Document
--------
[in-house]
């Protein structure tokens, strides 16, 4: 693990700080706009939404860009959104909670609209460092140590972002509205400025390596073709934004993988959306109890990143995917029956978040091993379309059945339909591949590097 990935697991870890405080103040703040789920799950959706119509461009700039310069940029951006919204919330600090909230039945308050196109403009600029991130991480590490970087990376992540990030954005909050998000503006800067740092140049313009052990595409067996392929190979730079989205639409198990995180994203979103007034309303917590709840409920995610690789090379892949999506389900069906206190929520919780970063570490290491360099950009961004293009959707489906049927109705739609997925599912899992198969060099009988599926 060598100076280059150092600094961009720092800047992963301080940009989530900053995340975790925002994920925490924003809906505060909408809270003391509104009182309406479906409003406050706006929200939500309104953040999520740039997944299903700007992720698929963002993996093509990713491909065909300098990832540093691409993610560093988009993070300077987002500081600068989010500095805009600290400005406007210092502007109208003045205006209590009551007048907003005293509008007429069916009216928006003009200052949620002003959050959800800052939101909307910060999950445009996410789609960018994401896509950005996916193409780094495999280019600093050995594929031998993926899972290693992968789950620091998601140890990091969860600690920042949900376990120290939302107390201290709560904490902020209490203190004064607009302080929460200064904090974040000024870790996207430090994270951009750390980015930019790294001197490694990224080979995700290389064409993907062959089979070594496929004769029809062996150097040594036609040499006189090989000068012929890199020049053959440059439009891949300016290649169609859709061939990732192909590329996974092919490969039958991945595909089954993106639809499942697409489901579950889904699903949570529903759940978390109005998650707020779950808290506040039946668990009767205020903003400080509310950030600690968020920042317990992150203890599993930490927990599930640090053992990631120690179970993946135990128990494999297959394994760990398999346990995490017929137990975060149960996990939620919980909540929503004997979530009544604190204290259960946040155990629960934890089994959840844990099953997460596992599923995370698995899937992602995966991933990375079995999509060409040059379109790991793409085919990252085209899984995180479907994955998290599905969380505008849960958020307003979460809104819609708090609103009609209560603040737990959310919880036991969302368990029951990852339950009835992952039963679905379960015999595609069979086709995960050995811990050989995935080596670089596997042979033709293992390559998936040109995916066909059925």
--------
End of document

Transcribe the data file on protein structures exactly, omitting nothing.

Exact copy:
[in-house]
């Protein structure tokens, strides 16, 4: 693990700080706009939404860009959104909670609209460092140590972002509205400025390596073709934004993988959306109890990143995917029956978040091993379309059945339909591949590097 990935697991870890405080103040703040789920799950959706119509461009700039310069940029951006919204919330600090909230039945308050196109403009600029991130991480590490970087990376992540990030954005909050998000503006800067740092140049313009052990595409067996392929190979730079989205639409198990995180994203979103007034309303917590709840409920995610690789090379892949999506389900069906206190929520919780970063570490290491360099950009961004293009959707489906049927109705739609997925599912899992198969060099009988599926 060598100076280059150092600094961009720092800047992963301080940009989530900053995340975790925002994920925490924003809906505060909408809270003391509104009182309406479906409003406050706006929200939500309104953040999520740039997944299903700007992720698929963002993996093509990713491909065909300098990832540093691409993610560093988009993070300077987002500081600068989010500095805009600290400005406007210092502007109208003045205006209590009551007048907003005293509008007429069916009216928006003009200052949620002003959050959800800052939101909307910060999950445009996410789609960018994401896509950005996916193409780094495999280019600093050995594929031998993926899972290693992968789950620091998601140890990091969860600690920042949900376990120290939302107390201290709560904490902020209490203190004064607009302080929460200064904090974040000024870790996207430090994270951009750390980015930019790294001197490694990224080979995700290389064409993907062959089979070594496929004769029809062996150097040594036609040499006189090989000068012929890199020049053959440059439009891949300016290649169609859709061939990732192909590329996974092919490969039958991945595909089954993106639809499942697409489901579950889904699903949570529903759940978390109005998650707020779950808290506040039946668990009767205020903003400080509310950030600690968020920042317990992150203890599993930490927990599930640090053992990631120690179970993946135990128990494999297959394994760990398999346990995490017929137990975060149960996990939620919980909540929503004997979530009544604190204290259960946040155990629960934890089994959840844990099953997460596992599923995370698995899937992602995966991933990375079995999509060409040059379109790991793409085919990252085209899984995180479907994955998290599905969380505008849960958020307003979460809104819609708090609103009609209560603040737990959310919880036991969302368990029951990852339950009835992952039963679905379960015999595609069979086709995960050995811990050989995935080596670089596997042979033709293992390559998936040109995916066909059925």